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XVI.—THE OLD OAKEN BUCKET.
How dear to
my childhood When fond recollection presents them to view ! The orchard, the meadow, the deep-tangled wild wood,
And every loved spot which my infancy knew : The wide-spreading pond, and the mill which stood by it;
The bridge, and the rock where the cataract fell; The cot of my father, the dairy-house nigh it;
And e'en the rude bucket which hung in the well! The old oaken bucket, the iron-bound bucket,
The moss-covered bucket which hung in the well!
That moss-covered vessel I hail as a treasure ;
For often, at noon, when returned from the field, I found it the source of an exquisite pleasure —
The purest and sweetest that nature can yield. How ardent I seized it, with hands that were glowing !
And quick to the white-pebbled bottom it fell: Then soon, with the emblem of truth overflowing,
And dripping with coolness, it rose from the well: The old oaken bucket, the iron-bound bucket,
The moss-covered bucket, arose from the well.
How sweet from the green mossy brim to receive it,
As, poised on the curb, it inclined to my lips ! Not a full blushing goblet could tempt me to leave it,
Though filled with the nectar that Jupiter sips. And now, far removed from the loved situation,
The tear of regret will intrusively swell, As fancy reverts to my father's plantation,
And sighs for the bucket which hangs in the well: The old oaken bucket, the iron-bound bucket, The moss-covered bucket which hangs in the well.
XVII.—THE IRON AGE.
1. It matters little what were the early modes of ironmaking. The Bible tells us that one Tubal Cain was “the instructor of every artificer in brass and iron ” — a sort of blacksmith-general in his neighborhood.
2. Classic history points out Vulcan as the half-divine and half-human prodigy who made shields, chains, spears, swords — in short, nothing beyond the needs of a barbarous people; but to-day - mark the change!
3. Iron is the most valuable of the metals, because it is the most useful. While it is one of the lightest, it is by far the strongest, and has the widest range of application. It is also the most widely distributed, no part of the earth being without it.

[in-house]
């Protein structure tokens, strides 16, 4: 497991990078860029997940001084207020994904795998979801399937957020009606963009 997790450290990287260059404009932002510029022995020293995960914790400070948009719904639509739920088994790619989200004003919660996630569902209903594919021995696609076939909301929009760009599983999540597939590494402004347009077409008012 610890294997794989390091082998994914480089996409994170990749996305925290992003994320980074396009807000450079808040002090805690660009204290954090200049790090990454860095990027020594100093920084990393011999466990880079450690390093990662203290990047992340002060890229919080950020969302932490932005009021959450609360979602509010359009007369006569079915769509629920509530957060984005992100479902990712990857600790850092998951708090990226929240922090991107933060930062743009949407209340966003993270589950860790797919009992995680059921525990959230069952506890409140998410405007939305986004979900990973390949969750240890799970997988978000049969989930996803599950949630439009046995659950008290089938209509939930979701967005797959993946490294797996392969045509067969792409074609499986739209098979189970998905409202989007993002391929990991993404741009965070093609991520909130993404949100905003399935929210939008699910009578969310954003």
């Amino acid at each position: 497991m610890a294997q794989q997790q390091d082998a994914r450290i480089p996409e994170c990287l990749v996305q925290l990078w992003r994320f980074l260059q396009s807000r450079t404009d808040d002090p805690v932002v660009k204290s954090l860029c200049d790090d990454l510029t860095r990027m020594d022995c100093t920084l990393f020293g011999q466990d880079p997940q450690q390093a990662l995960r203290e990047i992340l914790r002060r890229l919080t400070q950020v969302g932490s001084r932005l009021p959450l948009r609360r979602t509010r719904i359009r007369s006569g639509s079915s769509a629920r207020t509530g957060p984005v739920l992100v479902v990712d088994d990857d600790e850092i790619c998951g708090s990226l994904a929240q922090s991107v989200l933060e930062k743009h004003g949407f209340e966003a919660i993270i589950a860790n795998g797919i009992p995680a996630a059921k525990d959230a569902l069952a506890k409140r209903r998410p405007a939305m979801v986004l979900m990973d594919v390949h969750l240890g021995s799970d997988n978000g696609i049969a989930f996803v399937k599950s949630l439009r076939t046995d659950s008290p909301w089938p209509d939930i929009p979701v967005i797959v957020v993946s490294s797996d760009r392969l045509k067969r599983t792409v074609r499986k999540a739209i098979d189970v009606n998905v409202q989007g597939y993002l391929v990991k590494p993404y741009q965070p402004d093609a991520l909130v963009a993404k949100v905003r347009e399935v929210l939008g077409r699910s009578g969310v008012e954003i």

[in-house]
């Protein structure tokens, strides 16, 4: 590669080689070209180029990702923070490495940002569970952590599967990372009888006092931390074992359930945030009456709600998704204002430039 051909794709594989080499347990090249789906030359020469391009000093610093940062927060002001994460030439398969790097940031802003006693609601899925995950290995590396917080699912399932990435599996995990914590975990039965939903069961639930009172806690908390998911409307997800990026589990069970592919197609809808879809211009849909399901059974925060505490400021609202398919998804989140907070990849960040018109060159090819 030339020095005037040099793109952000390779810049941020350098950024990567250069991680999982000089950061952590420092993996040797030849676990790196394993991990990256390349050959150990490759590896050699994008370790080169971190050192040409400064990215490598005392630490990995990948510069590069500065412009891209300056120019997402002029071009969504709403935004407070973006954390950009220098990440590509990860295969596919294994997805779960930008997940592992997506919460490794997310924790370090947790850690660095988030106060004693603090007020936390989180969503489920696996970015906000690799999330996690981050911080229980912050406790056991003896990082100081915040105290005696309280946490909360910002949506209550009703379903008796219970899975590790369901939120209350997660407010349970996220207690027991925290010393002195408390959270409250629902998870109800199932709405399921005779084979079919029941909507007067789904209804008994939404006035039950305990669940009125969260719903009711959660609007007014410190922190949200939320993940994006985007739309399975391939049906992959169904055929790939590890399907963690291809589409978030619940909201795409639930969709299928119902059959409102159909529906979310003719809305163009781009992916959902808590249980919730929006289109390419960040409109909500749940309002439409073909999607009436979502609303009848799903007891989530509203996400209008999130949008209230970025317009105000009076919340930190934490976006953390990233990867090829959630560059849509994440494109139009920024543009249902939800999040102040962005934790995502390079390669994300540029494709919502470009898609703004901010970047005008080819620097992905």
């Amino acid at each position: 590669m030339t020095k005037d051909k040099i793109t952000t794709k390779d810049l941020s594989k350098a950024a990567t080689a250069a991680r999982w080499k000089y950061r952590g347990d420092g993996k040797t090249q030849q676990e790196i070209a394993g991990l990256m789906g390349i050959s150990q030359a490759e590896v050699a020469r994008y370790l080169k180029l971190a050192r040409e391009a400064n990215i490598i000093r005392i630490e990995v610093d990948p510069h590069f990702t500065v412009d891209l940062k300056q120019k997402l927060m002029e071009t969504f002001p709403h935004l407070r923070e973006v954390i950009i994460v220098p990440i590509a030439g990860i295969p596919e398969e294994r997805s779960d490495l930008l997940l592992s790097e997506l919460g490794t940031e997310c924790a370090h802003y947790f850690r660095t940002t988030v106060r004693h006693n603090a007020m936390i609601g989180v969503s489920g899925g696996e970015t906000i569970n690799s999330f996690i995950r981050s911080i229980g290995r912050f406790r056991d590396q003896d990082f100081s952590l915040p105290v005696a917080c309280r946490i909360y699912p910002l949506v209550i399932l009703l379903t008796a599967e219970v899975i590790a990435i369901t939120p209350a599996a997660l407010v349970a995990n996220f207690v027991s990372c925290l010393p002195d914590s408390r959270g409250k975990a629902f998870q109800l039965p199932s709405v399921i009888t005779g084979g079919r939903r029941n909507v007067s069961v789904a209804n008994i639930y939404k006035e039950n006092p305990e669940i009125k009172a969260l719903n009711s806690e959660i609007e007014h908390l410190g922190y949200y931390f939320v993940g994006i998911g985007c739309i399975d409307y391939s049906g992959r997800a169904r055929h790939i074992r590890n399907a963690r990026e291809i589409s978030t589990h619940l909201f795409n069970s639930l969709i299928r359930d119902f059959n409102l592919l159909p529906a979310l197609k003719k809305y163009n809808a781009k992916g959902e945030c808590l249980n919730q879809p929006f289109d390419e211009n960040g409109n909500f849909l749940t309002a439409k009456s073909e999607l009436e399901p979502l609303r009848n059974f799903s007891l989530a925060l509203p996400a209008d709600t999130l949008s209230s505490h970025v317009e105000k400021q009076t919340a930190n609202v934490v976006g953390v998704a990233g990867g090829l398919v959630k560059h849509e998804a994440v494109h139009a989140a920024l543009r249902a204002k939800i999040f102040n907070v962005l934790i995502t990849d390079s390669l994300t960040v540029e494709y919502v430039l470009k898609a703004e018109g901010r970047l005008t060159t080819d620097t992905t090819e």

4. In the mechanic arts it is the right hand, and indeed has furnished to every man a hundred hands; so that in modern days a person can be a Vulcan* and Briareust at the same time. It combines a thousand uses, and has a vast residue latent, which will be easily evoked by the dexterous cunning of man.
5. It does any thing — every thing. It serves every where — any where. Let any one name, if he can, any
implement or article of food or clothing that has not been fashioned with iron fingers. With iron plowshares we turn a soil, rich in iron, for food that must contain iron, or we die.
6. We walk upon iron pavements and sit upon iron chairs. We live in iron houses and sleep upon iron beds made soft with springs of steel. We travel on iron roads, in cars made of iron, drawn by iron steeds. We attend
* A god of the ancients who presided over fire, and was the patron of all artists who worked iron and metals.
A giant with a hundred arms and fifty heads; indicative of a general ability.
an iron church and occupy iron pews, listen to a sermon written with a pen of iron, and return to our iron hearths and firesides.
7. From our domes and roofs an iron rod points heavenward, and renders harmless the fierce lightning of the passing storms. On the trackless ocean an iron needle points out the way like an unerring finger.
8. With iron wands we have annihilated both time and space, and made of all nations one neighborhood ; and with iron ships we have changed the art of warfare, and fought and won the greatest battles of history.